Breast Cancer

MediPolis Technique with Breast Cancer

MediPolis Technique with Breast Cancer 

Medipolis Technique: immobilization for breast cancer radiotherapy

It is not always necessary to aim for great precision when the whole breast is irradiated after breast-conserving surgery but targeted proton beam therapy requires immobilization of the breast and this presents practical difficulties for clinicians. Further, there is no consensus on the best position of the patient at fixation because the shape of the breasts may change due to the effect of gravity. Irradiation of the breast with the patient in the supine (that is, face-up) position would lead to a greater damage to the lungs and heart compared with the prone (that is, face-down) position. However, it is difficult to obtain high geometric accuracy during irradiation in the prone position because the breast is not secured and it shifts with the movement of the thorax due to respiration. The Medipolis Technique utilizes a hybrid breast-immobilization system (HyBIS) that exploits the best aspects of the supine and prone positions.

Using HyBIS: overview

There are three phases to HyBIS: preparation, setup and treatment. In the preparation phase, the patient is secured (except for the affected breast) on a whole body immobilization system that allows for adjustments in position. The device incorporates a photo scanning system that generates a digital image of the breast from which a unique breast cup is created.

The breast cup is fitted to the breast and held in place with a specially designed retention apparatus.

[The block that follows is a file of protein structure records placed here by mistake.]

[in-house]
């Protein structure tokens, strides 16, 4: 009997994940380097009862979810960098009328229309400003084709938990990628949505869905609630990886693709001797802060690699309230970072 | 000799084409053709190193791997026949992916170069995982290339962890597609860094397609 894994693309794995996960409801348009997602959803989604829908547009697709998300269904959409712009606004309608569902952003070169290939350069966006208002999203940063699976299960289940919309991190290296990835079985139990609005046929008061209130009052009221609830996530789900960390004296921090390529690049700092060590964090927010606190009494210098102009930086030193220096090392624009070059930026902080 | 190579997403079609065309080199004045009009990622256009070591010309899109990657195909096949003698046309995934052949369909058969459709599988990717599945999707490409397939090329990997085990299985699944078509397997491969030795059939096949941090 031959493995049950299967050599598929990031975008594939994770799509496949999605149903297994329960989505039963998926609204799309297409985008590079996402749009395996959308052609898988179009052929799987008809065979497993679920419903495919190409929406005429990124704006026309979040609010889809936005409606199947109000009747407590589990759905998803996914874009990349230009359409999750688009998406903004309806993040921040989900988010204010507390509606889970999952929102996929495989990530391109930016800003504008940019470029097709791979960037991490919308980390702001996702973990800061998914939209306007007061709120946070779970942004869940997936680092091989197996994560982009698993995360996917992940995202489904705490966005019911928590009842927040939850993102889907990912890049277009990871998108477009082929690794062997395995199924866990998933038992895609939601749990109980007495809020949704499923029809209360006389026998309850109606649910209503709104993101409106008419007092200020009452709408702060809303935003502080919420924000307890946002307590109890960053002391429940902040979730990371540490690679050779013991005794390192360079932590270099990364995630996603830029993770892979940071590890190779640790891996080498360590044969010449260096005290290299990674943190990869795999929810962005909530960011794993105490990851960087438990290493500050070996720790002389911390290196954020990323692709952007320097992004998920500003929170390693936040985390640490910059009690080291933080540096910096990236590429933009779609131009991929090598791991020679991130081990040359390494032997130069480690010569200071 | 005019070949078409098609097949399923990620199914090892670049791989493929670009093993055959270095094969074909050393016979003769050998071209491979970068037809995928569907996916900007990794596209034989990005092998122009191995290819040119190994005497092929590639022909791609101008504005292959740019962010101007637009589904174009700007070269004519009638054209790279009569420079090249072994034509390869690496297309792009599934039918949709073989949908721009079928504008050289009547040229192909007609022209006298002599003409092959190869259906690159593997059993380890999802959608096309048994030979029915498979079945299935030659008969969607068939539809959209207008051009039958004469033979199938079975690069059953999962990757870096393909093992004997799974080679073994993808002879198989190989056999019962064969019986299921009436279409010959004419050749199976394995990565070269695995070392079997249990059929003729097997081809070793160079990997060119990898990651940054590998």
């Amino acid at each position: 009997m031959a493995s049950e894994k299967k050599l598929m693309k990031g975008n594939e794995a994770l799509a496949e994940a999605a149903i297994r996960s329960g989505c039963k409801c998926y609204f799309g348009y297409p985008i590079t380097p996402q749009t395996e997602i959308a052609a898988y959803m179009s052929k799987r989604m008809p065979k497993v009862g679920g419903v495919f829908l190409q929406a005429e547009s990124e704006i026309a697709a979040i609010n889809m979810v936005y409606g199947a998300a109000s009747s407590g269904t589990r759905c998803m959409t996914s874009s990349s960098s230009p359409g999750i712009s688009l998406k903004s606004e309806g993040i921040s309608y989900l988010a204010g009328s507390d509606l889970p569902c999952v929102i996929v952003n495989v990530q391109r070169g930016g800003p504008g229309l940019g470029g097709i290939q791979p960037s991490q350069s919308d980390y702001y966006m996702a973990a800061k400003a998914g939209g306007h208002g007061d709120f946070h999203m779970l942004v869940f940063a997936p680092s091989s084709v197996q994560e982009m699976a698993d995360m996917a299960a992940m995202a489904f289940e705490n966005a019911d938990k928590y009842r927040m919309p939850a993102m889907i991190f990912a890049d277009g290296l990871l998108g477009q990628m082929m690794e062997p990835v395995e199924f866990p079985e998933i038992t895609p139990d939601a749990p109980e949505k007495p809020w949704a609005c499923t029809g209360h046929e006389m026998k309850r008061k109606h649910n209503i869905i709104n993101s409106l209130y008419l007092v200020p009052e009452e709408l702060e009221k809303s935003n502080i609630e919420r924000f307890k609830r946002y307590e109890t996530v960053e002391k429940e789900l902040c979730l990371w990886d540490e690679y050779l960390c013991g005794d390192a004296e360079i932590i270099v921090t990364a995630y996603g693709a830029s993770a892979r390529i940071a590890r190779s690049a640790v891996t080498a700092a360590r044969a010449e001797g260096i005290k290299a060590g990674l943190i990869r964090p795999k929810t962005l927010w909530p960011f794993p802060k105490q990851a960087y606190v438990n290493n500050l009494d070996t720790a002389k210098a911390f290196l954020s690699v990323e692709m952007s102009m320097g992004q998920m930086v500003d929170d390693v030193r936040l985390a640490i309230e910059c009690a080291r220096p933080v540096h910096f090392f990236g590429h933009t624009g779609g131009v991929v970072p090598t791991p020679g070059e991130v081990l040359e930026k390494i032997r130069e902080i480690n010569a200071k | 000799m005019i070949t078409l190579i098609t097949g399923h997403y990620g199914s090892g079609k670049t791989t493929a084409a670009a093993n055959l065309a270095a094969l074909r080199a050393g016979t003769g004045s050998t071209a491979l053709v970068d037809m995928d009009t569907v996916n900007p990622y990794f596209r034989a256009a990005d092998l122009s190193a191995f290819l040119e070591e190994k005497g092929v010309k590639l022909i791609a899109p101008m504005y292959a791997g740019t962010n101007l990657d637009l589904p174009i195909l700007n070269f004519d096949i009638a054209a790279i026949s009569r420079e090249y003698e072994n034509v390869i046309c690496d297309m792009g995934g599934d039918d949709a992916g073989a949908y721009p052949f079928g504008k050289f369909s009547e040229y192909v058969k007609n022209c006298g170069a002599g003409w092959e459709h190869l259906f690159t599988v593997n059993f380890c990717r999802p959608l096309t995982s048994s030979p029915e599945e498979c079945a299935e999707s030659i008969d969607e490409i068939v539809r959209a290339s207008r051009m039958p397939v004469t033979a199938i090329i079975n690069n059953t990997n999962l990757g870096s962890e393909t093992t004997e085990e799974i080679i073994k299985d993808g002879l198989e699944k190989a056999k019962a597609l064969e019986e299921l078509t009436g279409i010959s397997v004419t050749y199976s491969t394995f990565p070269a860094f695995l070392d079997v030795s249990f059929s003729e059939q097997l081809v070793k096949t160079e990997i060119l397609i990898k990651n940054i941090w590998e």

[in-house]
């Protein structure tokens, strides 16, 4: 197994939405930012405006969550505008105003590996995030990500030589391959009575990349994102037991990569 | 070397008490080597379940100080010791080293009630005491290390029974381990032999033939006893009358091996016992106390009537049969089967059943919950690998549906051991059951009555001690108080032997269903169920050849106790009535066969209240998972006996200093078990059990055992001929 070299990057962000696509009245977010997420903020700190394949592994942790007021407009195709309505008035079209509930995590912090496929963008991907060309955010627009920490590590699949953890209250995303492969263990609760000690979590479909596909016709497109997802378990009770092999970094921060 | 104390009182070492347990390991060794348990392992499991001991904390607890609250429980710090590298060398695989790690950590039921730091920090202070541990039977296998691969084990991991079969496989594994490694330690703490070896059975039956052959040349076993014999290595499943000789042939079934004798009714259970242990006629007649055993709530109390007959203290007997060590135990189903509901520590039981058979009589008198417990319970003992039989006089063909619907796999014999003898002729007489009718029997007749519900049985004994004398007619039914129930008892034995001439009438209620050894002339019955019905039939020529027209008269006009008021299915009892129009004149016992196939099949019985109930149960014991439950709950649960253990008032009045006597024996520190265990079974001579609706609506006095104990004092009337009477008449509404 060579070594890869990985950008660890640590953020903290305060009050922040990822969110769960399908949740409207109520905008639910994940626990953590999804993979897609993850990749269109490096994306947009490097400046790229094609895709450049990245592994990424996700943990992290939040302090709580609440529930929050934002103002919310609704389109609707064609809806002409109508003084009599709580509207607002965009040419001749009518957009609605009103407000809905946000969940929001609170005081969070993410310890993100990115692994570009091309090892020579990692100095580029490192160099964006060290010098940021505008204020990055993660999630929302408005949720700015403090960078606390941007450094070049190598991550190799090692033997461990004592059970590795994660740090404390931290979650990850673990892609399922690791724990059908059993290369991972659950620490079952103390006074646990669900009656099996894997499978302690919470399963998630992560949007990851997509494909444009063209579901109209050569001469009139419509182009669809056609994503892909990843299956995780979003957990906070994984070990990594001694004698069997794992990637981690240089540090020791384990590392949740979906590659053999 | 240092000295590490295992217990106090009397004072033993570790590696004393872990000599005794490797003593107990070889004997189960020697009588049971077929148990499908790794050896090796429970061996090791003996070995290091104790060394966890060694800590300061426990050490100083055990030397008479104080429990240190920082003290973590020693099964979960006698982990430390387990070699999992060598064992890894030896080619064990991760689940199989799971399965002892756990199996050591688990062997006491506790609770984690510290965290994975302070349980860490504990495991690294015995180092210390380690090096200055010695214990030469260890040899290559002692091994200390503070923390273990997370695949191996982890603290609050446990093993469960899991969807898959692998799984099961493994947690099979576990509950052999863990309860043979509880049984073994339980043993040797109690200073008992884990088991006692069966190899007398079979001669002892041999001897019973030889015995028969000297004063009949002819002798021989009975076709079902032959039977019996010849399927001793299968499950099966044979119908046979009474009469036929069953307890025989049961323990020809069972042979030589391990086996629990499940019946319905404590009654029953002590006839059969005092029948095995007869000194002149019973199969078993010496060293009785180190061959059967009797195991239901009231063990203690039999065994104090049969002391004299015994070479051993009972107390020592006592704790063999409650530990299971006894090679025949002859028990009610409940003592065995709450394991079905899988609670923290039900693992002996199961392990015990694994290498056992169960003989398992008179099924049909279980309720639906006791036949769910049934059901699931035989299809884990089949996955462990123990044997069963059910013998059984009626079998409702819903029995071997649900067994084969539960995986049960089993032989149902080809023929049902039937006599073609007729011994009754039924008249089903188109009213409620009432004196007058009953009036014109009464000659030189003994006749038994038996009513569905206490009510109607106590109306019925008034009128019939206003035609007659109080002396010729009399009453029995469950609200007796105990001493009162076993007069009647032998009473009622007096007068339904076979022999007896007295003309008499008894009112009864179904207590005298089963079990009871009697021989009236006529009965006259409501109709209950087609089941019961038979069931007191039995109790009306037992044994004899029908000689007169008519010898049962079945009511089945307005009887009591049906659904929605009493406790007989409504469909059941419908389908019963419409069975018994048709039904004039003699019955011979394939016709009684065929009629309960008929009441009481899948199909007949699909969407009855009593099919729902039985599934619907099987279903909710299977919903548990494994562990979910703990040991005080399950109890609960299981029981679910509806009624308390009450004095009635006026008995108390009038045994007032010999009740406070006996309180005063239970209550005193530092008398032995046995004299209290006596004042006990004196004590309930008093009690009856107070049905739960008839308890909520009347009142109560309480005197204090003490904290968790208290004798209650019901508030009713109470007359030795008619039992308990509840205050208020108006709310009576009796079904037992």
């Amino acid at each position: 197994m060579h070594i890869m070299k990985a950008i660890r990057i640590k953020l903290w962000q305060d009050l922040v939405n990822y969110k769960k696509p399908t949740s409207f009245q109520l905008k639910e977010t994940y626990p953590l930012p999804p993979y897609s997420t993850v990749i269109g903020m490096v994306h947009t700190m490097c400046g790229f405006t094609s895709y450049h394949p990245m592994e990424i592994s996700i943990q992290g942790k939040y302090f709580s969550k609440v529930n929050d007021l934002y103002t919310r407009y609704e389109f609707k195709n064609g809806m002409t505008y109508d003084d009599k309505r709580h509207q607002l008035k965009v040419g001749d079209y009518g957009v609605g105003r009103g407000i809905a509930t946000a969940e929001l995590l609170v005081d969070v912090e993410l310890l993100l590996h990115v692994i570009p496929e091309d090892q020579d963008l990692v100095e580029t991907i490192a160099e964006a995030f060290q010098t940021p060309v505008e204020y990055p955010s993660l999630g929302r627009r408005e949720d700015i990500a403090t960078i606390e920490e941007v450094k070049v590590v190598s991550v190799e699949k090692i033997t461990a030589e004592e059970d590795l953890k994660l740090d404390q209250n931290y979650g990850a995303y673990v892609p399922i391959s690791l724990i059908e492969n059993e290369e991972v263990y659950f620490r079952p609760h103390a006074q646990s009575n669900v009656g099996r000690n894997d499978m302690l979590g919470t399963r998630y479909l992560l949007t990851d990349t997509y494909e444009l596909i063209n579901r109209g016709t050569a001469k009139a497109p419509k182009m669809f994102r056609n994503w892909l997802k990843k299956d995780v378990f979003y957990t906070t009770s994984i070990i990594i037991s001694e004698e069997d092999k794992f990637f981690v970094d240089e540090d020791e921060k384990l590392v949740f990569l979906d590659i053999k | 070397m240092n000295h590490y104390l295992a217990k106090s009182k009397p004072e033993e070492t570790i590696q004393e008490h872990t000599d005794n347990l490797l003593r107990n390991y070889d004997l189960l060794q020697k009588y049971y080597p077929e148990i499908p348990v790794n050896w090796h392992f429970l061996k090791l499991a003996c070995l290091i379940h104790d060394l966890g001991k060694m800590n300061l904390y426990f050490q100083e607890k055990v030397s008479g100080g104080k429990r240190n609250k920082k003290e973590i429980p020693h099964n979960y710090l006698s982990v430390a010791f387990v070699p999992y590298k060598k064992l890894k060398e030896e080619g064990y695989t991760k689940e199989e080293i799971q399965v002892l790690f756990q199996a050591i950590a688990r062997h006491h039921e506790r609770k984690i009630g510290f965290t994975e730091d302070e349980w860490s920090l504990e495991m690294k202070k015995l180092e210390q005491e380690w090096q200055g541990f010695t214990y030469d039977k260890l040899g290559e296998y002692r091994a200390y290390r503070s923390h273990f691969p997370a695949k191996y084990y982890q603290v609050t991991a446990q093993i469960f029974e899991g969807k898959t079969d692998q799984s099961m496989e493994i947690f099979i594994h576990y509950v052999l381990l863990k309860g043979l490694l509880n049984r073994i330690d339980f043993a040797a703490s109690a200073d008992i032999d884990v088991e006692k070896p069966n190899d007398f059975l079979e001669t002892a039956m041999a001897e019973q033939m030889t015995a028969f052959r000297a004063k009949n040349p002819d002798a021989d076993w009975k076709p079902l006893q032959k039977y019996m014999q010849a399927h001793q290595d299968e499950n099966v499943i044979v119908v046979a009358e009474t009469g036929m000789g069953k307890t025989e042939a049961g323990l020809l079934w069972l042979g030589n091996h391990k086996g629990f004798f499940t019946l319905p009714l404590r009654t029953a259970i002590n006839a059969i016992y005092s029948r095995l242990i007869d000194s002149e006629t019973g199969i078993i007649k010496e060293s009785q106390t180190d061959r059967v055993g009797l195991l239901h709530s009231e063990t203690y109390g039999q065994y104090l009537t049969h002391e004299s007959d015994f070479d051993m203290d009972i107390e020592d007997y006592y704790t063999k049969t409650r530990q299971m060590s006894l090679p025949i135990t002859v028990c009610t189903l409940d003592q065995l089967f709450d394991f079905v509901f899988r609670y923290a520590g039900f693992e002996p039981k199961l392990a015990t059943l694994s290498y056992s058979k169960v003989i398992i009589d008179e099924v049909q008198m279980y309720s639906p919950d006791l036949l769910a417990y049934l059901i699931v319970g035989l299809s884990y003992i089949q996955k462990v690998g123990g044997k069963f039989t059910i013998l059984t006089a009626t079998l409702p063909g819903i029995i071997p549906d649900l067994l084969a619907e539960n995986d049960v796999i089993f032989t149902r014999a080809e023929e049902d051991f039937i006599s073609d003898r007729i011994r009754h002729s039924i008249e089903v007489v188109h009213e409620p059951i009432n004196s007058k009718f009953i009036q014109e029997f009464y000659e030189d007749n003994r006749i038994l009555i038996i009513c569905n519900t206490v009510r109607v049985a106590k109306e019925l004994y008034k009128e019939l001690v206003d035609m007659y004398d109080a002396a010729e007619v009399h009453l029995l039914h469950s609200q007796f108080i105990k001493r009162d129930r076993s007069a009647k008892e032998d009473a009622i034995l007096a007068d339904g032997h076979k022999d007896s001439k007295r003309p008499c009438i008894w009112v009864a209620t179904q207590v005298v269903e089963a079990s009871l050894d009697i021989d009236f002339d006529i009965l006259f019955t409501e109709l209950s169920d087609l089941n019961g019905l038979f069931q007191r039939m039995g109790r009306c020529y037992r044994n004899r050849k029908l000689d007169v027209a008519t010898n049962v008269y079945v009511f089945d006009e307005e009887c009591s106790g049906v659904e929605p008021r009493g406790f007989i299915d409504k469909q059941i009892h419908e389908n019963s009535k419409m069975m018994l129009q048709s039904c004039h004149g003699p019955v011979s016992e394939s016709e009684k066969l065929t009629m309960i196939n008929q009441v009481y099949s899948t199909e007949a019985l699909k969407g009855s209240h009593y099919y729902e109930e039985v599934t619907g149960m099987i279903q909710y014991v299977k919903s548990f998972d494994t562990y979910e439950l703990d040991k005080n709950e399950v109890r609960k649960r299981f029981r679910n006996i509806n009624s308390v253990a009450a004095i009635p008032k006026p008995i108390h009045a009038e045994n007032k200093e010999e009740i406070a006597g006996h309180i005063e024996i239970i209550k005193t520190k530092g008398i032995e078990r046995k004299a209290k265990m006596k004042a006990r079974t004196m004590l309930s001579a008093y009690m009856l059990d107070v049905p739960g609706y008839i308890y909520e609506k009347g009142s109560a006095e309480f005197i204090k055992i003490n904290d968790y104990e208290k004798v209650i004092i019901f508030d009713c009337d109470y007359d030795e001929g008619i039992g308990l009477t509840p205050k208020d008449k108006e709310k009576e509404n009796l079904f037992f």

With the patient and breast immobilized, the setup phase of simulation and planning treatment based on CT images can begin. These data provide the basis on which the treatment phase is implemented. Treatment ends with the removal of the breast cup and relaxation in a bathtub.

Novel technologies

MPTRC has incorporated novel technologies in the development of HyBIS. The whole body immobilization system was designed to hold the entire body of a patient in a polycarbonate case on a purpose-built aluminum stretcher, with vacuum cushions and belts.

Treatment Schedule

Treatment schedule will be decided by the oncology specialists and advisors.   Patients will be treated daily  at the time for 15 min to 40 min.   In the average treatments, lung and liver cancers needs two to three weeks of daily treatment during weekdays,and prostate and osteocartilaginous cancers need approximately 8 weeks.

Adverse Effects

Patients with proton therapy therapy do not show significant adverse effects such as hair loss, nausea, vomiting, and mental disturbance.